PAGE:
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Page v - ... result is a beautifully clear, legible set of figures. In the tables up to the time of Sang the columns were separated by means of rules, and generally a rule was placed after every fifth, sixth, or tenth row. Sang hit upon a new method of grouping his figures. In the Preface to his tables he says, " While editing Shortrede's Logarithmic Tables, I received a page without the usual rules because the printer's stock of them had been exhausted. The superiority of the white spaces was so manifest...
Page v - Miller and Richard, type-founders, have supplied a fount of types in which the figures are kept much more apart than is usual. The result has been a page of tabular matter which does not strain the eye, and which will compare favourably in point of legibility with any other type.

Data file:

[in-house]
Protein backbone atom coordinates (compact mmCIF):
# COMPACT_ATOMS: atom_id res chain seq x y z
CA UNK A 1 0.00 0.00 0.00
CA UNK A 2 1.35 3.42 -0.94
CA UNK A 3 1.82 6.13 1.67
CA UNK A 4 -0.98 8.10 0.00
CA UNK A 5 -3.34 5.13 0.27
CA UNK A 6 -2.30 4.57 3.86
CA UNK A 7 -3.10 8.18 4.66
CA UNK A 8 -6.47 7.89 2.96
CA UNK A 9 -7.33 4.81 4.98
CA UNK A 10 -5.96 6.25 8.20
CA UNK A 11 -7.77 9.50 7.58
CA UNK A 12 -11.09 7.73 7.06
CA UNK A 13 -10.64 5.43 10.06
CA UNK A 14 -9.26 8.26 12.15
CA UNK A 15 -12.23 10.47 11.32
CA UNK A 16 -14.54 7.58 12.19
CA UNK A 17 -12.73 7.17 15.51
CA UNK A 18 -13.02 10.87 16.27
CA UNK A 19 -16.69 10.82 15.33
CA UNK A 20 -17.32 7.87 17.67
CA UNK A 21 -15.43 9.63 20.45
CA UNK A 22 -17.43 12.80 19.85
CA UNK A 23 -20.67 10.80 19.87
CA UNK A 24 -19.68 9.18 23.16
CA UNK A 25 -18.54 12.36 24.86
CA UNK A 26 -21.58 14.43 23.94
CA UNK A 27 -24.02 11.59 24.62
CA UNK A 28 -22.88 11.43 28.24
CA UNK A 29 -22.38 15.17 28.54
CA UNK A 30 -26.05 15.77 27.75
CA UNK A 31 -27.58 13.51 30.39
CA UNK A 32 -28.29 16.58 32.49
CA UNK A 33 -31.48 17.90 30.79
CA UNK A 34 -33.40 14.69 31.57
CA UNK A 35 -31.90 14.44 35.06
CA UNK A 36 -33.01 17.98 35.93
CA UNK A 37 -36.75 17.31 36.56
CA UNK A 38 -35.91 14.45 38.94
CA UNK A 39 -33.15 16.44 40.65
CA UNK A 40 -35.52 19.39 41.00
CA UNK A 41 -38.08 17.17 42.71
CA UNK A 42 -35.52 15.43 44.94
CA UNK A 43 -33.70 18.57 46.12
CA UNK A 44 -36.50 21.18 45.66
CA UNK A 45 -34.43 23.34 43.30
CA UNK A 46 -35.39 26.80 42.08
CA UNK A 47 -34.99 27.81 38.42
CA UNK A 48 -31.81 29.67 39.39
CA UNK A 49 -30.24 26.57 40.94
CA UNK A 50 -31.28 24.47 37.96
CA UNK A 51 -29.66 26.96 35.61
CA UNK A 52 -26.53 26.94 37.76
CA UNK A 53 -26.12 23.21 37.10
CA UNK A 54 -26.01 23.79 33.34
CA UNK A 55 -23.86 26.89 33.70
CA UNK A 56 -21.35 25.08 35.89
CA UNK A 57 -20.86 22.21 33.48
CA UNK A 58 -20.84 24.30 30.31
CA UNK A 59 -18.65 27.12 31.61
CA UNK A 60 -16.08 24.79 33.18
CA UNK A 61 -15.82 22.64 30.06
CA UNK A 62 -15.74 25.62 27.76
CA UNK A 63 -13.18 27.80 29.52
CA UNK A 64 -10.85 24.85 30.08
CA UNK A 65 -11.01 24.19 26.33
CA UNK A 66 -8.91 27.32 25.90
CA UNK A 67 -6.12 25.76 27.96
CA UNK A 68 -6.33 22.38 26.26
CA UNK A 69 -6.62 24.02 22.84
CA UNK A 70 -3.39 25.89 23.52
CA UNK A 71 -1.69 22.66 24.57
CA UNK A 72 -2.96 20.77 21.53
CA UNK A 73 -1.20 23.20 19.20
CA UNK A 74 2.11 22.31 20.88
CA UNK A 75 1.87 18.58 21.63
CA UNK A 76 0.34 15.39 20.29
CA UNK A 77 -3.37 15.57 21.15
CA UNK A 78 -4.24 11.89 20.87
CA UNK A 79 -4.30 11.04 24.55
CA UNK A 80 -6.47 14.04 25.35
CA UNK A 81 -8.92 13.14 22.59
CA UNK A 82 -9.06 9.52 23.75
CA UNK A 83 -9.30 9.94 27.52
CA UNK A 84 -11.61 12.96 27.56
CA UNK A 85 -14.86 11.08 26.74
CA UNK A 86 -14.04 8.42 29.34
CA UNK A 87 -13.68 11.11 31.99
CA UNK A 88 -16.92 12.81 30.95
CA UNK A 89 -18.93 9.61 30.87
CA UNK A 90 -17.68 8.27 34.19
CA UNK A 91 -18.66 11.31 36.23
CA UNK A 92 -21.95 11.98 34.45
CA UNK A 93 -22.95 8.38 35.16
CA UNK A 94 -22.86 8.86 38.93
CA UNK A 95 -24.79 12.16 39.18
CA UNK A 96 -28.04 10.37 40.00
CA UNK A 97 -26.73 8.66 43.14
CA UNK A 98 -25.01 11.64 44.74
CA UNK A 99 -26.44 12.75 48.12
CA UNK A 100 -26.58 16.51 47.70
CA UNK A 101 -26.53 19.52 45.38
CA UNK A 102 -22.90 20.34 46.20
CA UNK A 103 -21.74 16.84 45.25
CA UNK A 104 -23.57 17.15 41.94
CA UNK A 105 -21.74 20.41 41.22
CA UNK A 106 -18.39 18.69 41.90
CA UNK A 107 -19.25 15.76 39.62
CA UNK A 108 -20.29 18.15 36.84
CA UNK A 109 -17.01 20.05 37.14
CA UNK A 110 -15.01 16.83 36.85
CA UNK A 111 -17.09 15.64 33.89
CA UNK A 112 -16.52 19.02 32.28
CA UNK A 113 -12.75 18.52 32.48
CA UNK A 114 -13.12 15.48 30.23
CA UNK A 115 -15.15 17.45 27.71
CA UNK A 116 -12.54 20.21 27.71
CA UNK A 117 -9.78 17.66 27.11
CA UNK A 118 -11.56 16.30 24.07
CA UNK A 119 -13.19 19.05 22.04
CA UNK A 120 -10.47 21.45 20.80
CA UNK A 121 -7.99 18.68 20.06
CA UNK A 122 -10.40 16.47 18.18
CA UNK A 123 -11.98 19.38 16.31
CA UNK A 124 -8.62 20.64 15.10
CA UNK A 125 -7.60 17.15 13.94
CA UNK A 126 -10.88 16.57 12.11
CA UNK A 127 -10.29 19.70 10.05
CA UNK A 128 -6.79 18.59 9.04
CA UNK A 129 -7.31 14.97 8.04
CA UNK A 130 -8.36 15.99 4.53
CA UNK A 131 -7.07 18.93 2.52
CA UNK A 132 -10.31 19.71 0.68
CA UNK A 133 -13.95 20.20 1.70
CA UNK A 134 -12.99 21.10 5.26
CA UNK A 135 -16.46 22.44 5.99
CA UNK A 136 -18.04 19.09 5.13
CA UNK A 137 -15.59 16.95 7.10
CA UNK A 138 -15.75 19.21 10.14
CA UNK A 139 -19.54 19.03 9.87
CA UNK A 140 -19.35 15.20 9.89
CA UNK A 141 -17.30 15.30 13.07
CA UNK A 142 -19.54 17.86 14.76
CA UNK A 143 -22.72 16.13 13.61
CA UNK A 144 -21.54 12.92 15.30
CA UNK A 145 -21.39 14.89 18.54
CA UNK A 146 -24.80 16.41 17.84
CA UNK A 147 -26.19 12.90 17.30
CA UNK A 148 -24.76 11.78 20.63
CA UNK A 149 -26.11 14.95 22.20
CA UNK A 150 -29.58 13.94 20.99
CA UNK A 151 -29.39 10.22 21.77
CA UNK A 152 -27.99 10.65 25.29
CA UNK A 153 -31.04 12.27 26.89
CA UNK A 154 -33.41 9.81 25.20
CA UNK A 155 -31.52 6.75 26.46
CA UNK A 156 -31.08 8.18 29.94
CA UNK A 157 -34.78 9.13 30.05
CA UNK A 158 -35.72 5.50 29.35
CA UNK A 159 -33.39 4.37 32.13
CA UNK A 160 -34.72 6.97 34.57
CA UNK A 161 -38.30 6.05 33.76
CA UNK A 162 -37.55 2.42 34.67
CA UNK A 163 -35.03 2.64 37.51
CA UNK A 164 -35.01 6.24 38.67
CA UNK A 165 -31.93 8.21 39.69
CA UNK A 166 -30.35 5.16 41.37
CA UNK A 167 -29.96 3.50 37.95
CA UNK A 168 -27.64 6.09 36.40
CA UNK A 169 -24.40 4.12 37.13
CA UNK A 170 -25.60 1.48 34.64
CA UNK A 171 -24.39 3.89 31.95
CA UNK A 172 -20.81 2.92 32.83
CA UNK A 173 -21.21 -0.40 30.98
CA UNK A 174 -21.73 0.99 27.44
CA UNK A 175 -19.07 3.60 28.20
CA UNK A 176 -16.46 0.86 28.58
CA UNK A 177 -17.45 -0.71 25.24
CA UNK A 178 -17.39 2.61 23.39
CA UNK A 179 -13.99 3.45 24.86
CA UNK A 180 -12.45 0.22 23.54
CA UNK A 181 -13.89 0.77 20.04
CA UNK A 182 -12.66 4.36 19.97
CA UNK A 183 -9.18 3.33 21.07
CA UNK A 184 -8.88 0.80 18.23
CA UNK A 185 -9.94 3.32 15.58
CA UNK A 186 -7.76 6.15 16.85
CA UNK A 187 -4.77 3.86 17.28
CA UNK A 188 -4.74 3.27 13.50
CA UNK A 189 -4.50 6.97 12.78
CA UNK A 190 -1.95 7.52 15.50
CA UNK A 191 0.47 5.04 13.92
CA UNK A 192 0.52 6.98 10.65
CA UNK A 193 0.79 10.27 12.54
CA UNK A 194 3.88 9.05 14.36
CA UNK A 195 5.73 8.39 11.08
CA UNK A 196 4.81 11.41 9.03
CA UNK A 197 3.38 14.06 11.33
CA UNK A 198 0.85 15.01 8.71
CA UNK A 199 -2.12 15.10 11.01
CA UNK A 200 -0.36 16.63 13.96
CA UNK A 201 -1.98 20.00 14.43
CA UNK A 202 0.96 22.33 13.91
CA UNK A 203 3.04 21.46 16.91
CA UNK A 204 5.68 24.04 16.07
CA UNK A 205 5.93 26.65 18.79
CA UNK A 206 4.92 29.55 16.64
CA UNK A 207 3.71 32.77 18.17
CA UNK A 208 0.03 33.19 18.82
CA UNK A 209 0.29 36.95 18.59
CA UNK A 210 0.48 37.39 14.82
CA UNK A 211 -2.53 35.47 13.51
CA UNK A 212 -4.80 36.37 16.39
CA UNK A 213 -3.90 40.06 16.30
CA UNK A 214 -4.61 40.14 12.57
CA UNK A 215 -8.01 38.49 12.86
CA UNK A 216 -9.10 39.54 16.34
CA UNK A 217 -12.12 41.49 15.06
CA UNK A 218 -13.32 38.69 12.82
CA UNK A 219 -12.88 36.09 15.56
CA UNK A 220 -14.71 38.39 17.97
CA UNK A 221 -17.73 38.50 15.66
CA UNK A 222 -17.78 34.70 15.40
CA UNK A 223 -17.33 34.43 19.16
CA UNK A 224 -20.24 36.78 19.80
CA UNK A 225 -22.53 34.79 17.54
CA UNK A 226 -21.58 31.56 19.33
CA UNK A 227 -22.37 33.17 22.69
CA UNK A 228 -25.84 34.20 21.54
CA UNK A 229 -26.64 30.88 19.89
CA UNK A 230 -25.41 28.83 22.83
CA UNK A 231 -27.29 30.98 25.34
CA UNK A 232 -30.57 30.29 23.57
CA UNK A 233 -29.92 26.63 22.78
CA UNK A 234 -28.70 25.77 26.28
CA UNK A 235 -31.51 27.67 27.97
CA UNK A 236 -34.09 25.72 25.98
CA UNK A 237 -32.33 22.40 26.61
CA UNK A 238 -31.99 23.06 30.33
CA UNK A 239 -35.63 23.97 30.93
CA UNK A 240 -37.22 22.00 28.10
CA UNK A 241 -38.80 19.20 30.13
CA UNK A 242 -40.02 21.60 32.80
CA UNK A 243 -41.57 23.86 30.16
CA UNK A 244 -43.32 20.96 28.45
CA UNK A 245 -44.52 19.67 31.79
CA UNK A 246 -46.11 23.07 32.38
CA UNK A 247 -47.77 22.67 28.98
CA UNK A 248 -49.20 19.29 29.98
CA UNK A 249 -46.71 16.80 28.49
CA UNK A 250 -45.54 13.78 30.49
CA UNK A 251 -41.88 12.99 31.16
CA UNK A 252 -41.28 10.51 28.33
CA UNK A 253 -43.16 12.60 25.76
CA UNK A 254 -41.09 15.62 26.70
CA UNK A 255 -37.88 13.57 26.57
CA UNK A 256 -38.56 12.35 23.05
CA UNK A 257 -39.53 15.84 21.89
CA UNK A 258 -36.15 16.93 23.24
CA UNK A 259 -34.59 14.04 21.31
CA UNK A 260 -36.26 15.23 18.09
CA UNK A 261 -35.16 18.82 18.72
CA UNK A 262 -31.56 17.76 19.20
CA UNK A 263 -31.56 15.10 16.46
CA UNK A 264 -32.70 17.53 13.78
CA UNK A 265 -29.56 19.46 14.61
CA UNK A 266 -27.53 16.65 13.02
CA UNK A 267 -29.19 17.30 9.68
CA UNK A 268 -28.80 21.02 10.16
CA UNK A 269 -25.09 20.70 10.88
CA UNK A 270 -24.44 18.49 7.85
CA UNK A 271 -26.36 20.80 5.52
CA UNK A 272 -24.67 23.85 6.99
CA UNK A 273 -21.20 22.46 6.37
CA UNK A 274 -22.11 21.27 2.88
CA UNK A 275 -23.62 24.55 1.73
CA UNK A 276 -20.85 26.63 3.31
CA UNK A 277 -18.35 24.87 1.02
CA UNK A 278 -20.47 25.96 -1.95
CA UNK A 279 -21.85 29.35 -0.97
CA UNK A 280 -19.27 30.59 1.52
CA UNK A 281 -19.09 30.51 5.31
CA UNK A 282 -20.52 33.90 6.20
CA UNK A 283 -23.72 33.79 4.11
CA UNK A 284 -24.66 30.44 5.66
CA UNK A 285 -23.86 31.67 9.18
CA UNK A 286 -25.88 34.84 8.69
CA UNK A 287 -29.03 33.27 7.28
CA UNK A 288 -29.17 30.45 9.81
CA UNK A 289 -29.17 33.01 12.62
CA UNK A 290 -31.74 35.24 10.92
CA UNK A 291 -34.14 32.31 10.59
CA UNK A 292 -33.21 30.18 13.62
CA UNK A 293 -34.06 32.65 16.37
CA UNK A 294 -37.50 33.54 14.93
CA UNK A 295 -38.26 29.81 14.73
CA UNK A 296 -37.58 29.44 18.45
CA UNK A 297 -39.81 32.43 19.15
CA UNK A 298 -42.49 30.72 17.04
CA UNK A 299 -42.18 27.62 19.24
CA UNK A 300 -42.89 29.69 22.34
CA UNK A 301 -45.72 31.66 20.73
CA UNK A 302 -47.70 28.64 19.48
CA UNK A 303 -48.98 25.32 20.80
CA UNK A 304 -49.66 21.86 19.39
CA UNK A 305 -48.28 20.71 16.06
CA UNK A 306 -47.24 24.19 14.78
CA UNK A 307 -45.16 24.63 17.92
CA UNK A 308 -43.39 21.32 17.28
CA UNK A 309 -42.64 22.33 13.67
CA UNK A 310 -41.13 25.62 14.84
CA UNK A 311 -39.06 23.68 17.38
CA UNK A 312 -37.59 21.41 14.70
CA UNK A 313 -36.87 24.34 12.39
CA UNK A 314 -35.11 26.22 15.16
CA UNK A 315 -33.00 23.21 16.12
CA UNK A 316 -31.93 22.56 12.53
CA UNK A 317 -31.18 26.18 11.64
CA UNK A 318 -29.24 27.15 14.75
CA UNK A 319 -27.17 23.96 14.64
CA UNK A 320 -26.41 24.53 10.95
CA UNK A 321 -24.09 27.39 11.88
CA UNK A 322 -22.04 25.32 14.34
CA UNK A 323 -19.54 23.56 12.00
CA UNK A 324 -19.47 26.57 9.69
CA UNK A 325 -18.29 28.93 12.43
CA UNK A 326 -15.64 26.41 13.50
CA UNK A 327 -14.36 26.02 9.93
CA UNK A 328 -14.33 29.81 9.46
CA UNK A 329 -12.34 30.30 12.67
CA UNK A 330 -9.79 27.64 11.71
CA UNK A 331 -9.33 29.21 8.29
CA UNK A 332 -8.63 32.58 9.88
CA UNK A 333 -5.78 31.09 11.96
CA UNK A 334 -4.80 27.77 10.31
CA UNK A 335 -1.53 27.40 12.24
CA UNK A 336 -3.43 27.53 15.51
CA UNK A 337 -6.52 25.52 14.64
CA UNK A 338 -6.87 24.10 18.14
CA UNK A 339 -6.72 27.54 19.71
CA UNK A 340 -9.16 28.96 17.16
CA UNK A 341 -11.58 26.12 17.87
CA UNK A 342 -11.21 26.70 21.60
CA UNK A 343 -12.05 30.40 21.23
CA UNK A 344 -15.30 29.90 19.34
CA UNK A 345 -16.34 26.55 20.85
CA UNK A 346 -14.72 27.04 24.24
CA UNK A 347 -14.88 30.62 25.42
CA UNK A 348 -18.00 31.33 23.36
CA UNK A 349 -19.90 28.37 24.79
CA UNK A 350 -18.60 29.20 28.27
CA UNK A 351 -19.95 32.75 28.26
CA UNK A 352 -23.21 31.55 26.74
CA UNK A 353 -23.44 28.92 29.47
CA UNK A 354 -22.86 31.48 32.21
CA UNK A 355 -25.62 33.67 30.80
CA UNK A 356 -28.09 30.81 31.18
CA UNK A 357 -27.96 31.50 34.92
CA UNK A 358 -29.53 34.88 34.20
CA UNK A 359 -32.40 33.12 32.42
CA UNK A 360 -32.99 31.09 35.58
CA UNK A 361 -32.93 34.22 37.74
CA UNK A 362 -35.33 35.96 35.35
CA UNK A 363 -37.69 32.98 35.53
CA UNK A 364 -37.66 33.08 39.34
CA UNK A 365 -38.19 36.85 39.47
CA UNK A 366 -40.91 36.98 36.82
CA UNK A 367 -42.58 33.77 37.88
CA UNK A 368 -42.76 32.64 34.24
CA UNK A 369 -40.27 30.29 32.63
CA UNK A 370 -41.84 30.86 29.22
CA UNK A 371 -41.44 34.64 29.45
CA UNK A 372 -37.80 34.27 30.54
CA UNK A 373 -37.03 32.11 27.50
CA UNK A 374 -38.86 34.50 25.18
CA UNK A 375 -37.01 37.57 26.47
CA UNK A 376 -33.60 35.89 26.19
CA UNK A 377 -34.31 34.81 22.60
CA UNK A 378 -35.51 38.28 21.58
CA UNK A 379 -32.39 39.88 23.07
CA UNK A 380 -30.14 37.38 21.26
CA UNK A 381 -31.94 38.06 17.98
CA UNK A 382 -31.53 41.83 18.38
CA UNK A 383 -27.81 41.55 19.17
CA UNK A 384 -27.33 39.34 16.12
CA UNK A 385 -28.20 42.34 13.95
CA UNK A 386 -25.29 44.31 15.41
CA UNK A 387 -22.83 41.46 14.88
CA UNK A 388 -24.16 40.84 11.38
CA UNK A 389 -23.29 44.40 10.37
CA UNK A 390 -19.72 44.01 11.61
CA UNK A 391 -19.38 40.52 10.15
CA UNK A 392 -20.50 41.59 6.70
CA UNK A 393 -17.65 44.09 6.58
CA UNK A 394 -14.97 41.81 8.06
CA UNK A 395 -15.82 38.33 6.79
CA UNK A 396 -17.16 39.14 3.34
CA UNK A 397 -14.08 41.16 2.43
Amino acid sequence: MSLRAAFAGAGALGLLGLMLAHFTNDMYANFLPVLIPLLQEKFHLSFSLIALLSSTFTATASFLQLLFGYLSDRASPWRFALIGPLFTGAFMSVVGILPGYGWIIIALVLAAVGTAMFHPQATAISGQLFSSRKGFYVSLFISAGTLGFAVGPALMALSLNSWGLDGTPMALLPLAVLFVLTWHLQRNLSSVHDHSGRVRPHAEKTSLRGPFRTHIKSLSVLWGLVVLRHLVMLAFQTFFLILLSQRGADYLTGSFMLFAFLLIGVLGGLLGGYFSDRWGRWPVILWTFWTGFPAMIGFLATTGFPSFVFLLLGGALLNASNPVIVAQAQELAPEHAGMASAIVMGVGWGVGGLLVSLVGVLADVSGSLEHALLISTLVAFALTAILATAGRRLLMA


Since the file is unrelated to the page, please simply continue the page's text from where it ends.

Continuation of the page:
Page vi - Farther, at the sugges tion of Mr William Thomas Thomson, Manager of the Standard Life Assurance Company, the first three figures of the logarithm are placed below the last line of the page whenever a change occurs there.
Page v - Paris, 1829, adopted a distinct mark ? to indicate a change in the leading 挪th enlarged Arab nokta being substituted for the European nulla, and repeated along the line. This method of indicating the change is followed in the present work. Farther, at the...